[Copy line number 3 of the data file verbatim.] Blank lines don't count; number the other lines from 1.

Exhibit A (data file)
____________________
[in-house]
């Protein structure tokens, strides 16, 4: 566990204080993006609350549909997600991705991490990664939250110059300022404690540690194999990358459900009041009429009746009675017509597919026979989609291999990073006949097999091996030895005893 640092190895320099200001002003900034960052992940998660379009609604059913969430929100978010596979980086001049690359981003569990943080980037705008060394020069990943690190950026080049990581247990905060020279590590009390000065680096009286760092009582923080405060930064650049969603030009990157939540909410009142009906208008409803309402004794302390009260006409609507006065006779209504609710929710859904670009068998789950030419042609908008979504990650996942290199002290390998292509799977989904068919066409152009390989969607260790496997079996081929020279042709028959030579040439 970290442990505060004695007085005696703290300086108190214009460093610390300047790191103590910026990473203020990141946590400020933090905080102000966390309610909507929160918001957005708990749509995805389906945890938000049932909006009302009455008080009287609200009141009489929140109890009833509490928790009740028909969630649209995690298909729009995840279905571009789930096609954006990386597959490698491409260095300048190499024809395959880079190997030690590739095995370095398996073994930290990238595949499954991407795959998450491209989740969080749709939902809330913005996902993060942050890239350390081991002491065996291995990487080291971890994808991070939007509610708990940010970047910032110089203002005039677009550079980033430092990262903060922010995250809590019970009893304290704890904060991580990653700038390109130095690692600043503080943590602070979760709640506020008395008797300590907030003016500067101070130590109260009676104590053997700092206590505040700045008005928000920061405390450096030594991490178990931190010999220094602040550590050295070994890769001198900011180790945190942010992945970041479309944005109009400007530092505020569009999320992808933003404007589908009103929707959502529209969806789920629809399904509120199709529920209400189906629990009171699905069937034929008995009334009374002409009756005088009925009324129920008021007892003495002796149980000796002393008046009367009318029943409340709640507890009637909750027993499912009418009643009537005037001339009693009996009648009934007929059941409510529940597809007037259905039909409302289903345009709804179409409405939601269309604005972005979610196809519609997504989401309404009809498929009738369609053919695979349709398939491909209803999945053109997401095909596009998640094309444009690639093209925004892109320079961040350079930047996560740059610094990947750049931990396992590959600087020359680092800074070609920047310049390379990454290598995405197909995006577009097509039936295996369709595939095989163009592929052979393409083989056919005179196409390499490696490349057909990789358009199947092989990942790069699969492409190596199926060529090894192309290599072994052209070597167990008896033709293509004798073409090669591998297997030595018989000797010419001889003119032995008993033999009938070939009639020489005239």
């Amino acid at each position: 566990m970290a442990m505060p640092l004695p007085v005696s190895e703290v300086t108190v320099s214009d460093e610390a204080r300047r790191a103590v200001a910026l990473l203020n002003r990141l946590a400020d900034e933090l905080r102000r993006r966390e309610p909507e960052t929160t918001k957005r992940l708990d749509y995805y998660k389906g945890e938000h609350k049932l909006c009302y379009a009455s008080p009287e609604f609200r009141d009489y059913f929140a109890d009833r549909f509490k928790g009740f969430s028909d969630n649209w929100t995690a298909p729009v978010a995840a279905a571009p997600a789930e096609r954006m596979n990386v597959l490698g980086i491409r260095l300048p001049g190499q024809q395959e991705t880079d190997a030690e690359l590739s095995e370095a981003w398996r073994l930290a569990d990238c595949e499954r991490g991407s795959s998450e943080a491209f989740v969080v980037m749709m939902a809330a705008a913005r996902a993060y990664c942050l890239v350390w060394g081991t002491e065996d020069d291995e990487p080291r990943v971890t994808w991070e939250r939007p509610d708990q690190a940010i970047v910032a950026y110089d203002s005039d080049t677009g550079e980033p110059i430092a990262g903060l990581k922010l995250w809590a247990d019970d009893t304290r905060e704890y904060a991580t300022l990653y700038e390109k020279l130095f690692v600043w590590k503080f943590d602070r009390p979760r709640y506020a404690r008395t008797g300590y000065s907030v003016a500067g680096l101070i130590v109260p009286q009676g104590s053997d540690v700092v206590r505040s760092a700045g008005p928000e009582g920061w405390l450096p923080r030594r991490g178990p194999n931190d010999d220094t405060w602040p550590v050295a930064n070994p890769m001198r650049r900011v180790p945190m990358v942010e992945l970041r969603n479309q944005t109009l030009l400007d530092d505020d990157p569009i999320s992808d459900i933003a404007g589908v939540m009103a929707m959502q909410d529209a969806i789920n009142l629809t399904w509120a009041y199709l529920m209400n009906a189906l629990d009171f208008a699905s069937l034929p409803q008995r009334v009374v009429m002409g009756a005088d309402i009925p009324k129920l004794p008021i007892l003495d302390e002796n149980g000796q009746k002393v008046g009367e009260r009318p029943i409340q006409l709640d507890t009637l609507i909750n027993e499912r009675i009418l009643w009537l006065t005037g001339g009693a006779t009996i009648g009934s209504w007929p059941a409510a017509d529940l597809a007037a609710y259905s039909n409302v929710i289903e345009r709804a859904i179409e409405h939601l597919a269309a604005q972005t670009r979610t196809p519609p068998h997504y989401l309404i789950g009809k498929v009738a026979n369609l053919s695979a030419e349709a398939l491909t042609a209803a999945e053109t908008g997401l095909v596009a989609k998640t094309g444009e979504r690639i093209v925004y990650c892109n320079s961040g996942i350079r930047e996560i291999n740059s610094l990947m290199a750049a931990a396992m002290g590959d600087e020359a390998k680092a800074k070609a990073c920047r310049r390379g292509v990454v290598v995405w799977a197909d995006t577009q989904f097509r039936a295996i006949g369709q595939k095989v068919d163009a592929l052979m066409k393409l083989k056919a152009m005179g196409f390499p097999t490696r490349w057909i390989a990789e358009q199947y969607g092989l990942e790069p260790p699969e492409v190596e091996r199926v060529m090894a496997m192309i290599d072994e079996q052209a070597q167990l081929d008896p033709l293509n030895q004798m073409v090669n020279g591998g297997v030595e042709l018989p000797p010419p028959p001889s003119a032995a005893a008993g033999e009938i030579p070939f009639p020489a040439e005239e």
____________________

């Amino acid at each position: 566990m970290a442990m505060p640092l004695p007085v005696s190895e703290v300086t108190v320099s214009d460093e610390a204080r300047r790191a103590v200001a910026l990473l203020n002003r990141l946590a400020d900034e933090l905080r102000r993006r966390e309610p909507e960052t929160t918001k957005r992940l708990d749509y995805y998660k389906g945890e938000h609350k049932l909006c009302y379009a009455s008080p009287e609604f609200r009141d009489y059913f929140a109890d009833r549909f509490k928790g009740f969430s028909d969630n649209w929100t995690a298909p729009v978010a995840a279905a571009p997600a789930e096609r954006m596979n990386v597959l490698g980086i491409r260095l300048p001049g190499q024809q395959e991705t880079d190997a030690e690359l590739s095995e370095a981003w398996r073994l930290a569990d990238c595949e499954r991490g991407s795959s998450e943080a491209f989740v969080v980037m749709m939902a809330a705008a913005r996902a993060y990664c942050l890239v350390w060394g081991t002491e065996d020069d291995e990487p080291r990943v971890t994808w991070e939250r939007p509610d708990q690190a940010i970047v910032a950026y110089d203002s005039d080049t677009g550079e980033p110059i430092a990262g903060l990581k922010l995250w809590a247990d019970d009893t304290r905060e704890y904060a991580t300022l990653y700038e390109k020279l130095f690692v600043w590590k503080f943590d602070r009390p979760r709640y506020a404690r008395t008797g300590y000065s907030v003016a500067g680096l101070i130590v109260p009286q009676g104590s053997d540690v700092v206590r505040s760092a700045g008005p928000e009582g920061w405390l450096p923080r030594r991490g178990p194999n931190d010999d220094t405060w602040p550590v050295a930064n070994p890769m001198r650049r900011v180790p945190m990358v942010e992945l970041r969603n479309q944005t109009l030009l400007d530092d505020d990157p569009i999320s992808d459900i933003a404007g589908v939540m009103a929707m959502q909410d529209a969806i789920n009142l629809t399904w509120a009041y199709l529920m209400n009906a189906l629990d009171f208008a699905s069937l034929p409803q008995r009334v009374v009429m002409g009756a005088d309402i009925p009324k129920l004794p008021i007892l003495d302390e002796n149980g000796q009746k002393v008046g009367e009260r009318p029943i409340q006409l709640d507890t009637l609507i909750n027993e499912r009675i009418l009643w009537l006065t005037g001339g009693a006779t009996i009648g009934s209504w007929p059941a409510a017509d529940l597809a007037a609710y259905s039909n409302v929710i289903e345009r709804a859904i179409e409405h939601l597919a269309a604005q972005t670009r979610t196809p519609p068998h997504y989401l309404i789950g009809k498929v009738a026979n369609l053919s695979a030419e349709a398939l491909t042609a209803a999945e053109t908008g997401l095909v596009a989609k998640t094309g444009e979504r690639i093209v925004y990650c892109n320079s961040g996942i350079r930047e996560i291999n740059s610094l990947m290199a750049a931990a396992m002290g590959d600087e020359a390998k680092a800074k070609a990073c920047r310049r390379g292509v990454v290598v995405w799977a197909d995006t577009q989904f097509r039936a295996i006949g369709q595939k095989v068919d163009a592929l052979m066409k393409l083989k056919a152009m005179g196409f390499p097999t490696r490349w057909i390989a990789e358009q199947y969607g092989l990942e790069p260790p699969e492409v190596e091996r199926v060529m090894a496997m192309i290599d072994e079996q052209a070597q167990l081929d008896p033709l293509n030895q004798m073409v090669n020279g591998g297997v030595e042709l018989p000797p010419p028959p001889s003119a032995a005893a008993g033999e009938i030579p070939f009639p020489a040439e005239e």